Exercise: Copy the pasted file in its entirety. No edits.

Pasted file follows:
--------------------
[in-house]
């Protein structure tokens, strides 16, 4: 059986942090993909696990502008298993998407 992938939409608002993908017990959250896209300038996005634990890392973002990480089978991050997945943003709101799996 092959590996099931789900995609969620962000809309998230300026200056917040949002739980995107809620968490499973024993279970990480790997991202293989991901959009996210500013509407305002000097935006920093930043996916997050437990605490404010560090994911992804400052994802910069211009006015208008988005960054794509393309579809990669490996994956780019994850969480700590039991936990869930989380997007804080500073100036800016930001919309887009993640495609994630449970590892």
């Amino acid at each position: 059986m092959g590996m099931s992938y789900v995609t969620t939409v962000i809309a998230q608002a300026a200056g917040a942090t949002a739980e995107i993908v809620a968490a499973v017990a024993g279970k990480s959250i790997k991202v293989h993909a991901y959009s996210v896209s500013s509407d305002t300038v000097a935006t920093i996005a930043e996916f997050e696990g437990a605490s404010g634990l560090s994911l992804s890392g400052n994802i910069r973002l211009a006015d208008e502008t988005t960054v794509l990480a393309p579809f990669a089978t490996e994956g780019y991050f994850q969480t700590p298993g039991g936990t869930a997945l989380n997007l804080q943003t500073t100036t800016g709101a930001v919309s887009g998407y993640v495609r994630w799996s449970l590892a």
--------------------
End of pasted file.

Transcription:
[in-house]
């Protein structure tokens, strides 16, 4: 059986942090993909696990502008298993998407 992938939409608002993908017990959250896209300038996005634990890392973002990480089978991050997945943003709101799996 092959590996099931789900995609969620962000809309998230300026200056917040949002739980995107809620968490499973024993279970990480790997991202293989991901959009996210500013509407305002000097935006920093930043996916997050437990605490404010560090994911992804400052994802910069211009006015208008988005960054794509393309579809990669490996994956780019994850969480700590039991936990869930989380997007804080500073100036800016930001919309887009993640495609994630449970590892």
């Amino acid at each position: 059986m092959g590996m099931s992938y789900v995609t969620t939409v962000i809309a998230q608002a300026a200056g917040a942090t949002a739980e995107i993908v809620a968490a499973v017990a024993g279970k990480s959250i790997k991202v293989h993909a991901y959009s996210v896209s500013s509407d305002t300038v000097a935006t920093i996005a930043e996916f997050e696990g437990a605490s404010g634990l560090s994911l992804s890392g400052n994802i910069r973002l211009a006015d208008e502008t988005t960054v794509l990480a393309p579809f990669a089978t490996e994956g780019y991050f994850q969480t700590p298993g039991g936990t869930a997945l989380n997007l804080q943003t500073t100036t800016g709101a930001v919309s887009g998407y993640v495609r994630w799996s449970l590892a």